What is key to all of this is to get the cap and trade system right the first time. The European Union introduced a cap and trade scheme in 2005. In the first phase, 10,000 large emitters were allocated credits representing some 40% of CO2 emissions. If CO2 permitted emissions were exceeded, the EU imposed a fine of Euro100 per ton (C$160) unless a carbon certificate could be produced (1 ton = 1 certificate). These certificates could be bought on the trading market for between Euro8-Euro30 a ton.

Companies will only invest in new technology aimed at reducing emissions if they are confident that carbon prices will be high enough to justify the cost. At their late-March 2009 level of Euro12 per ton, prices for carbon certificates within the EU are too low to make such investment worthwhile.

Indeed, the current state of the carbon market poses a bigger risk to the future of the cap and trade scheme in Europe than the previous collapse of carbon prices. Prices fell to around Euro1 in 2007 because too many allowances were distributed for the first phase of the scheme (from 2005 to 2007) and companies were not permitted to hold on to surplus permits for use in the subsequent phases (2008 to 12 and 2013 to 20). However, the price of carbon for use in phase two remained above Euro18 per ton during 2007 (and hence well above current levels), because investors were confident that emissions caps in the latter phases would be tighter. In terms of encouraging investment, it is the future price that matters.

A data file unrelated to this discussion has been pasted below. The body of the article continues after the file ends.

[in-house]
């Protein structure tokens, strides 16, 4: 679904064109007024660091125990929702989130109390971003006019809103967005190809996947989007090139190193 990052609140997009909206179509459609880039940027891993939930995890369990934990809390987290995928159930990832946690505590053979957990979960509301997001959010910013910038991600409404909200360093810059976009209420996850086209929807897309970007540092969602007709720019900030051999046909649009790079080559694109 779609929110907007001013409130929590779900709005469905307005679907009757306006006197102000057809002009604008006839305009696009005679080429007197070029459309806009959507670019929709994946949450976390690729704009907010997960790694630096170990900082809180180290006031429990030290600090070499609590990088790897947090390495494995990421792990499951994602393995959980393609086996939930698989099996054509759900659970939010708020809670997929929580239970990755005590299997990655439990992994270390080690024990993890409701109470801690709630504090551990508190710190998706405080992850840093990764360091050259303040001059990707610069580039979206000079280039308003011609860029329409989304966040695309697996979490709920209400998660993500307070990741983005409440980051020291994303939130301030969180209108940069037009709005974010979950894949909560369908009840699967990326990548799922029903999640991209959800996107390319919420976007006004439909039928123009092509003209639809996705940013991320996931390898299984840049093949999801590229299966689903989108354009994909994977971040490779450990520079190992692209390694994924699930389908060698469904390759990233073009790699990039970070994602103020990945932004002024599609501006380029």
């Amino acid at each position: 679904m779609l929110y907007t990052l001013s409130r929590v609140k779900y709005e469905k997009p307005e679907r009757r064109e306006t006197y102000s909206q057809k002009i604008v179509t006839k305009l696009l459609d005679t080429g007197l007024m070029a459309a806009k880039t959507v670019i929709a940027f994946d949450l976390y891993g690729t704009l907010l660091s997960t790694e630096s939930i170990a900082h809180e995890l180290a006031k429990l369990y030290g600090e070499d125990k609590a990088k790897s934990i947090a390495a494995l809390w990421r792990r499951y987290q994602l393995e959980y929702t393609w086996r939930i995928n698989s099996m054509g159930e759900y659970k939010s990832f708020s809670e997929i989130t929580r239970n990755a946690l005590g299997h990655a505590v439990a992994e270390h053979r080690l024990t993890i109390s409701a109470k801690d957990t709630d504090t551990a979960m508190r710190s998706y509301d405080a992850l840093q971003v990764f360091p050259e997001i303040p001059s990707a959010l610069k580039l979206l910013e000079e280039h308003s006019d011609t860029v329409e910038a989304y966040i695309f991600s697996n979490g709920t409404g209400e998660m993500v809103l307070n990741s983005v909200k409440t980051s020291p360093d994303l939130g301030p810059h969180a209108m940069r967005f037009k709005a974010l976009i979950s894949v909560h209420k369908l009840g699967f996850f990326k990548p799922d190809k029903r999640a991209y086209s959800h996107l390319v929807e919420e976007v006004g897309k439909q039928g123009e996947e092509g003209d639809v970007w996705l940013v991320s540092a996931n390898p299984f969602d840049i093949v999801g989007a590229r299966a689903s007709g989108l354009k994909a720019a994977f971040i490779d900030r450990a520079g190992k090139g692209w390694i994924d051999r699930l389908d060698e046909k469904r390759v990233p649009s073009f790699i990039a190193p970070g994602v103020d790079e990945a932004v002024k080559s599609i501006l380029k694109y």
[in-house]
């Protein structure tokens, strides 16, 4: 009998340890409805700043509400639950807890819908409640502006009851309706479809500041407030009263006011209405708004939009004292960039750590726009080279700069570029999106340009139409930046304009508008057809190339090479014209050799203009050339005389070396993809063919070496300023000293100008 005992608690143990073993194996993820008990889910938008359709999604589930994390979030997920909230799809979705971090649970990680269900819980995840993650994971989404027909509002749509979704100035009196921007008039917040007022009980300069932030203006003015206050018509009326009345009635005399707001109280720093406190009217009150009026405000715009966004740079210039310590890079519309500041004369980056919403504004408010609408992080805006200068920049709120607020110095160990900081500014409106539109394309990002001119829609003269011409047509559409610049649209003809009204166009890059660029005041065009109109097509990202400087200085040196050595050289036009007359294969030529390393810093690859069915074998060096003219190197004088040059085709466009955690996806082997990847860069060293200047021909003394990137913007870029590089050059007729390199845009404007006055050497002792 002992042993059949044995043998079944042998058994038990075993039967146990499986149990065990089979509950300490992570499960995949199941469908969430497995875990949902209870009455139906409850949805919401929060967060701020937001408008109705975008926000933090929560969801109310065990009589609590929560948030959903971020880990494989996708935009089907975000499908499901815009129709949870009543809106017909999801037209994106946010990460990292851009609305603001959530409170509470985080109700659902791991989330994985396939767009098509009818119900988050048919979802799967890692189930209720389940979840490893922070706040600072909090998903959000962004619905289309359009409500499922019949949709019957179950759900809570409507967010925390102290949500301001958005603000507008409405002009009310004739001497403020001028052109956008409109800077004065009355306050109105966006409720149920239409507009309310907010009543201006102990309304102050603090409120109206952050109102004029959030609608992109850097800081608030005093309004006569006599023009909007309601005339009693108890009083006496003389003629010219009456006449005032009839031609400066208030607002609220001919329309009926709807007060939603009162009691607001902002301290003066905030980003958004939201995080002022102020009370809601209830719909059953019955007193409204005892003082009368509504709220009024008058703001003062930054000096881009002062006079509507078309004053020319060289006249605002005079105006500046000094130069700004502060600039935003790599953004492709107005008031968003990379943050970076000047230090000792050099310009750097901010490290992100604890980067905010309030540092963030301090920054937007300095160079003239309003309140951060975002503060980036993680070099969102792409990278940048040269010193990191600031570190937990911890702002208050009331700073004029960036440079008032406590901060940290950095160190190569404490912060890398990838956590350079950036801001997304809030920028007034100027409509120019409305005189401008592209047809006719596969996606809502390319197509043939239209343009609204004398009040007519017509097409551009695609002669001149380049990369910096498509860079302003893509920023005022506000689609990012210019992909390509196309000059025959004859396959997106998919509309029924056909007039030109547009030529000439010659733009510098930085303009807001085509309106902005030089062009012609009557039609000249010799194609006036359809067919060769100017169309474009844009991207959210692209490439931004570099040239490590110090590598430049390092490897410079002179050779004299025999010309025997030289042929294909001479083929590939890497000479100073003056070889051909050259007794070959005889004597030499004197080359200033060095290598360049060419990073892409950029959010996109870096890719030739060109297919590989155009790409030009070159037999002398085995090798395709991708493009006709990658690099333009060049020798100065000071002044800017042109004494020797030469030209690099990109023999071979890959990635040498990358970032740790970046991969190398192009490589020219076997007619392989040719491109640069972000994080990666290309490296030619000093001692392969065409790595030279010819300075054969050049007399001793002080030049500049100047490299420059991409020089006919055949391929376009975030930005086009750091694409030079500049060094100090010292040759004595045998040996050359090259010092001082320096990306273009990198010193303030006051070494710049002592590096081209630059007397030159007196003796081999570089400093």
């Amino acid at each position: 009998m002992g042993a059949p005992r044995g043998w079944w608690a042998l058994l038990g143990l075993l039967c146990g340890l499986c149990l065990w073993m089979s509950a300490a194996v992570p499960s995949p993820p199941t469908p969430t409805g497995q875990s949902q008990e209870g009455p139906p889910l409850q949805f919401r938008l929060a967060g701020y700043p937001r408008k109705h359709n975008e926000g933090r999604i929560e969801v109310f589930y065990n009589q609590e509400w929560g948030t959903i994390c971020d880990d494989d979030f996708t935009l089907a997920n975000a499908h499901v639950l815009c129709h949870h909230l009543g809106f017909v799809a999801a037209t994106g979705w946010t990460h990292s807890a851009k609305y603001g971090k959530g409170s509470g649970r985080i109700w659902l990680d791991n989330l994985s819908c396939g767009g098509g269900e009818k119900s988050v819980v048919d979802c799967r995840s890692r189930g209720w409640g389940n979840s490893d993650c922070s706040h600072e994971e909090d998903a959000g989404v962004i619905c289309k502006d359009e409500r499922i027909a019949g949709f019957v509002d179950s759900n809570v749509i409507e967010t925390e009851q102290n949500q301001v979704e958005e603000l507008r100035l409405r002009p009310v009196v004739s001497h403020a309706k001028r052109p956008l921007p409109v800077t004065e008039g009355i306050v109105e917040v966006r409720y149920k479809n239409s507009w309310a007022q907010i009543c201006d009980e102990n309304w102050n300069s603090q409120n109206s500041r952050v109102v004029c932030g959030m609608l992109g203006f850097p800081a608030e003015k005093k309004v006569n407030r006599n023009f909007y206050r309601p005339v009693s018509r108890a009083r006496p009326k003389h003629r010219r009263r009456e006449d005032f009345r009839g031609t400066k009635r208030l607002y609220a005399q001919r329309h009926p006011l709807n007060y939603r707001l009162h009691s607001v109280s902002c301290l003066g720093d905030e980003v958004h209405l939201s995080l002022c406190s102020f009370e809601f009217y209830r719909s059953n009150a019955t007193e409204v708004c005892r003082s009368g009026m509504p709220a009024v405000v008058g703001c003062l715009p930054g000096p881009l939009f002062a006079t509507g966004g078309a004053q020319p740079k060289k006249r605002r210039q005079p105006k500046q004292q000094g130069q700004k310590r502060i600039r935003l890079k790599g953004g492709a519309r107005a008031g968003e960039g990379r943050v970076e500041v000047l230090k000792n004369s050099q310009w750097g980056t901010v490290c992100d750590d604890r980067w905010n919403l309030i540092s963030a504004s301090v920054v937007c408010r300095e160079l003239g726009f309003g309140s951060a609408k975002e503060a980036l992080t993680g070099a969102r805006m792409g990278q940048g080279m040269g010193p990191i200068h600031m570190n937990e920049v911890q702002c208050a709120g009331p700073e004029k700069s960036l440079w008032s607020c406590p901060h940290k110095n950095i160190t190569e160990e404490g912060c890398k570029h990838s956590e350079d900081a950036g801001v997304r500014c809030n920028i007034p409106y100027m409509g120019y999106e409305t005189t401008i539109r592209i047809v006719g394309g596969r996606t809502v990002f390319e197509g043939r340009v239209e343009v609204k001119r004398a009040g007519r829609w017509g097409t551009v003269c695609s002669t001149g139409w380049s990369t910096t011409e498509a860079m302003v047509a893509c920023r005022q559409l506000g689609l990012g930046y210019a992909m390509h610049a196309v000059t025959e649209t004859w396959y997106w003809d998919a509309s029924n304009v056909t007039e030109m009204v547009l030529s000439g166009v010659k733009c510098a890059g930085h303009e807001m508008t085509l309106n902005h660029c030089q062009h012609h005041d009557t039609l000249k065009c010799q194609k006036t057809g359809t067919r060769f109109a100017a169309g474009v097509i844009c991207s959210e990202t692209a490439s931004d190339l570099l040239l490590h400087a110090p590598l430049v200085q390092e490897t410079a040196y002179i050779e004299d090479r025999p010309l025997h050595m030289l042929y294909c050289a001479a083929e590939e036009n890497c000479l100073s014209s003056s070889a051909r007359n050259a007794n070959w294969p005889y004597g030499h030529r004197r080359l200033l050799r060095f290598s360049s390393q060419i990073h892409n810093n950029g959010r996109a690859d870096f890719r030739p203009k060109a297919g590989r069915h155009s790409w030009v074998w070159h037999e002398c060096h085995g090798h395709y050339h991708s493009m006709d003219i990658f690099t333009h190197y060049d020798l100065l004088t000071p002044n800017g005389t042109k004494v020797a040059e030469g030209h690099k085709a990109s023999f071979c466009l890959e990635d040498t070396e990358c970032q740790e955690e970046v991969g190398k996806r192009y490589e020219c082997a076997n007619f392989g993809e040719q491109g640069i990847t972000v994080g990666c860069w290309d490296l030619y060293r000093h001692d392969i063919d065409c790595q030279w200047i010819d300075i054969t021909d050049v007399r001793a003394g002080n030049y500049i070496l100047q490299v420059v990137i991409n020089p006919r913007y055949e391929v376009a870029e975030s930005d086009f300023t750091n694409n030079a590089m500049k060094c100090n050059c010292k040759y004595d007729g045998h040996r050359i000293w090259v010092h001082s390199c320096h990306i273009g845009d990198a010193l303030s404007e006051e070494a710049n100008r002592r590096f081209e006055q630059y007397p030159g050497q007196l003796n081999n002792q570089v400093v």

The ferocity of the economic downturn has also highlighted two structural weaknesses in Europe’s carbon market. First, the EU fixed the supply of carbon allowances until 2020. This was done for sound economic and policy driven reasons. Investors needed to be convinced that the cap on emissions would be sufficiently tight to ensure consistently high carbon prices. However, the lack of a mechanism to amend the emissions allocations in the light of changed economic circumstances is now leading to the volatility in prices that the Commission sought to avoid.

Second, the method of distributing the allowances is exacerbating the weakness of carbon prices. In phase two (2008 to 2012), the vast majority of allowances will be allocated for free. In phase three (2013 to 2020) energy generators will have to purchase them through auctions. But auctioning will only be introduced gradually for the other industries covered by the market. The upshot is that very few businesses are actually paying to emit carbon dioxide at present. And as it becomes apparent that emissions will remain weaker than projected for a number of years due to the recession and its impacts, they will be able to put off buying allowances until well into phase three. If all businesses had to pay to emit carbon dioxide now (or at least from 2013), prices would have declined by much less. It is worth noting that the EU economy is likely to shrink by more than 3% this year and that the release of CO2 by industries covered by the carbon market could decline by as much as 10%.

Cap and trade may happen in the US, though not as quickly as Obama would like. A US-Canada scheme makes sense if it is going to happen, but the compromises and trade-offs required to get this law on the books will probably limit its impact on CO2 emissions. It will become more about appearances than reality. What it will not do is have real impact on the climate.

Stephen Murgatroyd is a consultant in innovative business and education practices with a PHd in psychology.